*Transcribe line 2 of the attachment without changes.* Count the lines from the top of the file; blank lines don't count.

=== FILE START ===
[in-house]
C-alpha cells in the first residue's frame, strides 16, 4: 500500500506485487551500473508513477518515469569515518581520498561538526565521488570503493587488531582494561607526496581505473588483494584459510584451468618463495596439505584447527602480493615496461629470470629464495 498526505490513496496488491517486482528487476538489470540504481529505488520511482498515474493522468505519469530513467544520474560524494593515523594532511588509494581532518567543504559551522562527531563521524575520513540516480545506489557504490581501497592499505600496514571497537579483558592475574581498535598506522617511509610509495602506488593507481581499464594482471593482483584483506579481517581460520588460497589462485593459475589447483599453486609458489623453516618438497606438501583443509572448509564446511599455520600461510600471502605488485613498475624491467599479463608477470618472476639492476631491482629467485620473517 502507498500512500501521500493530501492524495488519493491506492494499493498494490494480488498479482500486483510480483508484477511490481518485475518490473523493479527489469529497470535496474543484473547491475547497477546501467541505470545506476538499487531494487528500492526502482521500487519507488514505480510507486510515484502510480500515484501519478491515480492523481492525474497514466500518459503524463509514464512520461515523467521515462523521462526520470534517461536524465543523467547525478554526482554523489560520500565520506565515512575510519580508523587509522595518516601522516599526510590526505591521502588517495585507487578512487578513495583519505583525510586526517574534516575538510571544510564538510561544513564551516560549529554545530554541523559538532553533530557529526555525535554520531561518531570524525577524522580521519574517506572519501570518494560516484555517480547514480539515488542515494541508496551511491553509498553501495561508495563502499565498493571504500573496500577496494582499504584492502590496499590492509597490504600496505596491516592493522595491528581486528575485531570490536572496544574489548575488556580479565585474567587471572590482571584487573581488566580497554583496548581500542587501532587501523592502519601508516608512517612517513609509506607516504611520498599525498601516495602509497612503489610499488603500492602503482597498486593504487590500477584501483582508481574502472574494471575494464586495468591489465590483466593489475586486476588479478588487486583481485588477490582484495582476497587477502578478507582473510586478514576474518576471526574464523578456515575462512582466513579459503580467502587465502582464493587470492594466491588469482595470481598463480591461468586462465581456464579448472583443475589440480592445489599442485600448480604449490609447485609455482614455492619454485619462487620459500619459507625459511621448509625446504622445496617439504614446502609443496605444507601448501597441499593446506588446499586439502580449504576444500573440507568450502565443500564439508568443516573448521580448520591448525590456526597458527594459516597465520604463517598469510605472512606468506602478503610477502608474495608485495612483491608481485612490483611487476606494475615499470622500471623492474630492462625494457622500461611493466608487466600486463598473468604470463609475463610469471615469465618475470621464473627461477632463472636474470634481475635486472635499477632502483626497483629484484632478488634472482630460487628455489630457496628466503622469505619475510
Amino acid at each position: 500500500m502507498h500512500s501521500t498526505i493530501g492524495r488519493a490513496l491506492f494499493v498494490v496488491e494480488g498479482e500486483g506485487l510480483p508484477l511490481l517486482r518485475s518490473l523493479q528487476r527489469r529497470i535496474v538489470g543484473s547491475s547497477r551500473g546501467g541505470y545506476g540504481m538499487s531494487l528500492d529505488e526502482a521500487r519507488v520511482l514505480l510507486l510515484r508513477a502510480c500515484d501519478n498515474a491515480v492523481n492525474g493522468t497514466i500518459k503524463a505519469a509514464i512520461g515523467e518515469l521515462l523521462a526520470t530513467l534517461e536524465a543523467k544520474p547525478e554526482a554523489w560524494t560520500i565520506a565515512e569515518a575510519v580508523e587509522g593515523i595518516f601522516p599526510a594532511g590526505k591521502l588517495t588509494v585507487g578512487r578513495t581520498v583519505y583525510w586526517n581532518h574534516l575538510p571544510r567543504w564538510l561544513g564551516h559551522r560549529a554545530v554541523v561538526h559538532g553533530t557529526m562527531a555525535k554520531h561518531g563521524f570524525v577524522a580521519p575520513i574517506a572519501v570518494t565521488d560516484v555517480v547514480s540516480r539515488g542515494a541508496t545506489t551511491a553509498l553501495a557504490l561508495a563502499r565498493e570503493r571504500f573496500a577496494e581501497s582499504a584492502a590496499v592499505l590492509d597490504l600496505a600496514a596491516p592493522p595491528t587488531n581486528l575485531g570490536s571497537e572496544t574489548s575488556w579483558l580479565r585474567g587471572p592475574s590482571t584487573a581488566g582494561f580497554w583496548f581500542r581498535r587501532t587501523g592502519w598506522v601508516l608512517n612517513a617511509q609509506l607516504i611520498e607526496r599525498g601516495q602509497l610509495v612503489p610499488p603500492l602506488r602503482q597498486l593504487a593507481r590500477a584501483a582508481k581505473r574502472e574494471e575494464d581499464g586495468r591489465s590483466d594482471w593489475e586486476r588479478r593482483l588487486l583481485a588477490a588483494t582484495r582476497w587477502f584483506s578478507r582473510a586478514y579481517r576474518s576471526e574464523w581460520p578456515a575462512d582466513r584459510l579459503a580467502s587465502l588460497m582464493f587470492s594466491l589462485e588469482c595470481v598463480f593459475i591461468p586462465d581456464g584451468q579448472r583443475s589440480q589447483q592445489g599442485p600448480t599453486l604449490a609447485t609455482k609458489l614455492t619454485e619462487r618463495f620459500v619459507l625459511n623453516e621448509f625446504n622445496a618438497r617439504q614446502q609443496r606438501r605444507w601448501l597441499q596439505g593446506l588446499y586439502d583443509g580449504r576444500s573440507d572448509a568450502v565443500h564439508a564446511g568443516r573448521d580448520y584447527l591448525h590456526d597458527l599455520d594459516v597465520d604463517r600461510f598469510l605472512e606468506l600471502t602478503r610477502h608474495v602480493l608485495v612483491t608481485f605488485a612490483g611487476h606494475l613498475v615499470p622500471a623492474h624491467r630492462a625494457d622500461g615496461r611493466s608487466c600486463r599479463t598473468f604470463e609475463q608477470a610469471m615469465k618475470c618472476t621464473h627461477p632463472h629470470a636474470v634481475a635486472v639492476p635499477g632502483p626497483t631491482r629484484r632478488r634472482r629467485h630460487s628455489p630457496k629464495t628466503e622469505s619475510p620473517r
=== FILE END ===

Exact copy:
C-alpha cells in the first residue's frame, strides 16, 4: 500500500506485487551500473508513477518515469569515518581520498561538526565521488570503493587488531582494561607526496581505473588483494584459510584451468618463495596439505584447527602480493615496461629470470629464495 498526505490513496496488491517486482528487476538489470540504481529505488520511482498515474493522468505519469530513467544520474560524494593515523594532511588509494581532518567543504559551522562527531563521524575520513540516480545506489557504490581501497592499505600496514571497537579483558592475574581498535598506522617511509610509495602506488593507481581499464594482471593482483584483506579481517581460520588460497589462485593459475589447483599453486609458489623453516618438497606438501583443509572448509564446511599455520600461510600471502605488485613498475624491467599479463608477470618472476639492476631491482629467485620473517 502507498500512500501521500493530501492524495488519493491506492494499493498494490494480488498479482500486483510480483508484477511490481518485475518490473523493479527489469529497470535496474543484473547491475547497477546501467541505470545506476538499487531494487528500492526502482521500487519507488514505480510507486510515484502510480500515484501519478491515480492523481492525474497514466500518459503524463509514464512520461515523467521515462523521462526520470534517461536524465543523467547525478554526482554523489560520500565520506565515512575510519580508523587509522595518516601522516599526510590526505591521502588517495585507487578512487578513495583519505583525510586526517574534516575538510571544510564538510561544513564551516560549529554545530554541523559538532553533530557529526555525535554520531561518531570524525577524522580521519574517506572519501570518494560516484555517480547514480539515488542515494541508496551511491553509498553501495561508495563502499565498493571504500573496500577496494582499504584492502590496499590492509597490504600496505596491516592493522595491528581486528575485531570490536572496544574489548575488556580479565585474567587471572590482571584487573581488566580497554583496548581500542587501532587501523592502519601508516608512517612517513609509506607516504611520498599525498601516495602509497612503489610499488603500492602503482597498486593504487590500477584501483582508481574502472574494471575494464586495468591489465590483466593489475586486476588479478588487486583481485588477490582484495582476497587477502578478507582473510586478514576474518576471526574464523578456515575462512582466513579459503580467502587465502582464493587470492594466491588469482595470481598463480591461468586462465581456464579448472583443475589440480592445489599442485600448480604449490609447485609455482614455492619454485619462487620459500619459507625459511621448509625446504622445496617439504614446502609443496605444507601448501597441499593446506588446499586439502580449504576444500573440507568450502565443500564439508568443516573448521580448520591448525590456526597458527594459516597465520604463517598469510605472512606468506602478503610477502608474495608485495612483491608481485612490483611487476606494475615499470622500471623492474630492462625494457622500461611493466608487466600486463598473468604470463609475463610469471615469465618475470621464473627461477632463472636474470634481475635486472635499477632502483626497483629484484632478488634472482630460487628455489630457496628466503622469505619475510